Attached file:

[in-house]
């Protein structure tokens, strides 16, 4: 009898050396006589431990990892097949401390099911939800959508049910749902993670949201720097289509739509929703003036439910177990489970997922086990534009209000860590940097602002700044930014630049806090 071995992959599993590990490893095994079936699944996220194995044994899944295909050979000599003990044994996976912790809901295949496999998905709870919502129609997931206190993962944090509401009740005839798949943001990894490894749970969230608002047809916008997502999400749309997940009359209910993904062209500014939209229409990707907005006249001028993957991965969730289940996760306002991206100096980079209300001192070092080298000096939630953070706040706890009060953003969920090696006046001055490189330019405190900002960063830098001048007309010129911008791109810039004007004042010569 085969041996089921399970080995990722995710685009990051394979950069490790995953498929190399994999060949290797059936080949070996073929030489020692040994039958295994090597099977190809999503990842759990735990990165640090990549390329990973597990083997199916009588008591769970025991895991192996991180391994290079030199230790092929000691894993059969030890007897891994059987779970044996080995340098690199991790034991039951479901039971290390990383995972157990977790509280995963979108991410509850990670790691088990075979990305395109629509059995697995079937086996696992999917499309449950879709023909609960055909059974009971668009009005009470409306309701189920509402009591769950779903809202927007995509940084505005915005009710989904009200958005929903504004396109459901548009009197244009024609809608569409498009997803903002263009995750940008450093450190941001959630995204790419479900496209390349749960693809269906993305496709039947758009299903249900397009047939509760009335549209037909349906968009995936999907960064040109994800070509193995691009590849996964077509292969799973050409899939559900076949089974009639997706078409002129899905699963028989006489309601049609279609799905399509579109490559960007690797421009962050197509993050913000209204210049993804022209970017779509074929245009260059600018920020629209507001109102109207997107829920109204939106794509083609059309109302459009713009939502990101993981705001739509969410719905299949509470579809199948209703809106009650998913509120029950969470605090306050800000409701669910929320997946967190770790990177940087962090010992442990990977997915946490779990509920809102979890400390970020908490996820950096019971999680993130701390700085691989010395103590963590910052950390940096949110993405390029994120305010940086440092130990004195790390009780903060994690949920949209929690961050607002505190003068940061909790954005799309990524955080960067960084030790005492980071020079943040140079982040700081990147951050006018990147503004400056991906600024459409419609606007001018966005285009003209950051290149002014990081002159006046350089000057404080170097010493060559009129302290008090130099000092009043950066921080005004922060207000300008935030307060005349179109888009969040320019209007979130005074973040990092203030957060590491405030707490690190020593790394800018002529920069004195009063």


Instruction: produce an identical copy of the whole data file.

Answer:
[in-house]
């Protein structure tokens, strides 16, 4: 009898050396006589431990990892097949401390099911939800959508049910749902993670949201720097289509739509929703003036439910177990489970997922086990534009209000860590940097602002700044930014630049806090 071995992959599993590990490893095994079936699944996220194995044994899944295909050979000599003990044994996976912790809901295949496999998905709870919502129609997931206190993962944090509401009740005839798949943001990894490894749970969230608002047809916008997502999400749309997940009359209910993904062209500014939209229409990707907005006249001028993957991965969730289940996760306002991206100096980079209300001192070092080298000096939630953070706040706890009060953003969920090696006046001055490189330019405190900002960063830098001048007309010129911008791109810039004007004042010569 085969041996089921399970080995990722995710685009990051394979950069490790995953498929190399994999060949290797059936080949070996073929030489020692040994039958295994090597099977190809999503990842759990735990990165640090990549390329990973597990083997199916009588008591769970025991895991192996991180391994290079030199230790092929000691894993059969030890007897891994059987779970044996080995340098690199991790034991039951479901039971290390990383995972157990977790509280995963979108991410509850990670790691088990075979990305395109629509059995697995079937086996696992999917499309449950879709023909609960055909059974009971668009009005009470409306309701189920509402009591769950779903809202927007995509940084505005915005009710989904009200958005929903504004396109459901548009009197244009024609809608569409498009997803903002263009995750940008450093450190941001959630995204790419479900496209390349749960693809269906993305496709039947758009299903249900397009047939509760009335549209037909349906968009995936999907960064040109994800070509193995691009590849996964077509292969799973050409899939559900076949089974009639997706078409002129899905699963028989006489309601049609279609799905399509579109490559960007690797421009962050197509993050913000209204210049993804022209970017779509074929245009260059600018920020629209507001109102109207997107829920109204939106794509083609059309109302459009713009939502990101993981705001739509969410719905299949509470579809199948209703809106009650998913509120029950969470605090306050800000409701669910929320997946967190770790990177940087962090010992442990990977997915946490779990509920809102979890400390970020908490996820950096019971999680993130701390700085691989010395103590963590910052950390940096949110993405390029994120305010940086440092130990004195790390009780903060994690949920949209929690961050607002505190003068940061909790954005799309990524955080960067960084030790005492980071020079943040140079982040700081990147951050006018990147503004400056991906600024459409419609606007001018966005285009003209950051290149002014990081002159006046350089000057404080170097010493060559009129302290008090130099000092009043950066921080005004922060207000300008935030307060005349179109888009969040320019209007979130005074973040990092203030957060590491405030707490690190020593790394800018002529920069004195009063």